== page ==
Dust Motes and Stillborn Stars

Dust Motes and Stillborn Stars

by Jad Josey

The queue for Space Mountain zagged like a corn maze. Jenner’s shadow was tucked up neatly beneath his feet, the sun beating down directly atop his mouse ears. He could feel the blacktop through the soles of his shoes, heatwaves blurring the dazed expressions of adults leading their children by the wrists or their brightly-colored jumpers. It was the day before his ninth birthday.

The mother in front of him leaned down into the face of her young daughter, whose hair was gathered into impeccable braids, and said, “What do I look like—your wife?” The girl’s eyes juddered with tears, and she turned her face to the ground. The mother lost her balance and reached a hand to the blacktop, then winced and rose and shook her hand in front of the girl. “See what you made me do?”

Jenner’s fingers were sticky from cotton candy, and his insides felt sticky, too. His stomach peeled away from his ribcage as he turned to watch the rockets circling above in an infinite loop. Around they went, trading altitude with one another until the rotating frenzy slowed and the rockets descended in unison with a pneumatic exhale. Jenner’s father lifted the ears from his head and tousled his hair. The frames of his father’s bifocals caught the sun and glinted in the foreground of his silhouette. When he set the ears back on Jenner’s head, his hand lingered there for a moment. Jenner leaned into the weight of those fingers.

The crowd marched in slow procession, bound by some unspoken accord. Every so often, someone broke rank and ducked out of line, sighing dramatically and shaking their head, palms toward the sun. The vestiges filled these spaces hungrily and without remorse. They plodded into dappled sunlight, into shade, finally into a cool darkness punctuated by spinning planets and mapped spaceflights. Jenner shuffled toward the takeoff site dizzy with anticipation. The girl in front of him kept her eyes to the floor, a waffle pattern of dark squares and the grime of anxious passengers.

At last they boarded, the safety bar ratcheting down against Jenner’s waist in a stutter of satisfying clicks. The girl with the braids turned back to look at him from her flight module. She smiled, and then her mother noticed her smiling and flicked her hard on the cheek. “We don’t stare at strangers,” she said. The girl lowered her head and her braids settled limply against the seatback.

The spaceflight embarked, cranking up a dark corridor suddenly awash with spiraling beams of light. Dust motes swirled in the unbreathable air. There was no friction, no ungreased bearing or fatigued steel. The car reached the apex of its upward climb and erupted into a hollow blackness punctured by stars and spinning planets. Jenner searched for familiar constellations. He was untethered, eyes open to the universe for what felt like the first time, the vacuum of space roaring between his ears, heart pounding out its reply.

And then the momentum failed. The bar at his waist was too tight as the car slowed. The planets and too-close suns hovered stillborn. The dust motes found their way back. The lights came on, and a tittering of whispers rustled through the waylaid travelers. An amplified voice crackled to life and informed the passengers the journey had been aborted. In front of Jenner, the girl’s perfect braids moved side to side. He knew her heart was reeling like his. There was no space. These were no stars. The tracks were stacked impossibly close, winding around each other like strands of genetic code, like the spaghetti of his intestines stuffed impossibly into his churning gut.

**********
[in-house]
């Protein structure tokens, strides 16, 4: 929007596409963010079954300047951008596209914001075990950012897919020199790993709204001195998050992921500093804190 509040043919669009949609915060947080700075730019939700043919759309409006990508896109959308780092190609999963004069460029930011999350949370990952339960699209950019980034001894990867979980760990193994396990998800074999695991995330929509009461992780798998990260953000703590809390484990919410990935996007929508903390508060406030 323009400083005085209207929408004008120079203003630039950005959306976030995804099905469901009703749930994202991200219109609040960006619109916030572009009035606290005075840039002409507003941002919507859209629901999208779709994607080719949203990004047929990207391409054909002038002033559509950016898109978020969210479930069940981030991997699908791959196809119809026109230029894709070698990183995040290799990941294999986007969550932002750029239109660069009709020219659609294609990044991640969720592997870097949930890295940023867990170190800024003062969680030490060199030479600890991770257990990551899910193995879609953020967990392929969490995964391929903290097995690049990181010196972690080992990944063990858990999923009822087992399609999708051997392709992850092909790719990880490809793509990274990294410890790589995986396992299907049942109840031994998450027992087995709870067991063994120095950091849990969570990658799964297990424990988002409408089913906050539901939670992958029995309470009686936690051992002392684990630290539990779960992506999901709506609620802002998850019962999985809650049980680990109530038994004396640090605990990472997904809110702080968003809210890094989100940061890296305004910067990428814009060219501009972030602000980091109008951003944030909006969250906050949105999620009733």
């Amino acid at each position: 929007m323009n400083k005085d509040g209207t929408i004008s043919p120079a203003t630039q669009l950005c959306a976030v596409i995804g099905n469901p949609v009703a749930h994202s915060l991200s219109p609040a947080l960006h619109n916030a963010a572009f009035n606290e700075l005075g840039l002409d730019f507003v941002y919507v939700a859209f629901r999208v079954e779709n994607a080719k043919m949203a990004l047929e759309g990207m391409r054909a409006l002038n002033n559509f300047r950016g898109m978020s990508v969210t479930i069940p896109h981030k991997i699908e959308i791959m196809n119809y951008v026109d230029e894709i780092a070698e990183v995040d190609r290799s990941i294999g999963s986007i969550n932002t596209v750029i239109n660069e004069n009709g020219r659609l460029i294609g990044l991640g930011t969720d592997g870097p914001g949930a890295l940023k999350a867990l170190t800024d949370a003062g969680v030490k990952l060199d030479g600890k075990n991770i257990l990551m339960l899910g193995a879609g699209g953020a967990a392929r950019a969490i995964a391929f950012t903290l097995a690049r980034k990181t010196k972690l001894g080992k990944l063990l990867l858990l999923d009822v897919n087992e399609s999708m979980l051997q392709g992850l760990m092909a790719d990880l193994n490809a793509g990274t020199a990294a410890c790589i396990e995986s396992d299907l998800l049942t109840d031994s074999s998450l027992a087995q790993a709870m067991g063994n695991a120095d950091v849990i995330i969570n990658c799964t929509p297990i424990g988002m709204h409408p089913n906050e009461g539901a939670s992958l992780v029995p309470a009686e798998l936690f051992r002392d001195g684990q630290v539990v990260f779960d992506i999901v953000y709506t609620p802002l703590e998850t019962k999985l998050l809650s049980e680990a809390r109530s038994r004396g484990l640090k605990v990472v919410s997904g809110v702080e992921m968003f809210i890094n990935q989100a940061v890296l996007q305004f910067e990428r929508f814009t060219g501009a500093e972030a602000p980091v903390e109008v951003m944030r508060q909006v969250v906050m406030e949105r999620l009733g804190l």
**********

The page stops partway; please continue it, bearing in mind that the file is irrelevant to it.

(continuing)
The planets and too-close suns hovered stillborn. The dust motes found their way back.

His father’s arm was around his shoulders, pulling him as close as the safety bar allowed. In his gray-green eyes, Jenner could sense his father’s longing to cover his own.

The mother tilted her head back toward the ceiling that was not the faraway boundary of the universe. “Isn’t this how it goes,” she said. The girl cried softly. The mother eyed her sideways, shrinking back from the tears. “You’ll learn,” she said. The mother’s neck was a different color than her face.

A teenager in a starched and striped shirt moved toward them. His nose was cratered with blackheads. He unlocked the safety bar of each car, the bars springing up with uninvited freedom. When he turned the key in their row, Jenner struggled to hold the bar down against his waist. His father covered his hands and gently lifted them away. He nodded, and the journey was over. Their footsteps clanged on the metal gangplank, a herd of space travelers cut loose from a failed mission.

“It’s how life is,” the mother said. The girl turned her head, but did not find Jenner’s eyes.

He whispered. He tried to throw his voice directly to her ear, to cut through whatever emptiness remained in this spoiled frontier. Jenner didn’t know if she heard him, but her steps seemed to grow lighter, as though she might defy the gravity on this planet at any moment, as though her feathery strides would carry her above the massy gait of her mother, braids outstretched like arms. When they stepped into the numb, white sunlight, he could almost feel the earth turning beneath his feet. He could almost feel it turning beneath them all.

 

Image Credit: Wikipedia Commons

About the author

Jad Josey

Jad Josey's work has appeared or is forthcoming in Glimmer Train, Passages North, Palooka, Pithead Chapel, and elsewhere. By day, he manages a company dedicated to keeping VW campers on the road to adventure. In every spare moment he can eke out, Jad writes and writes and writes.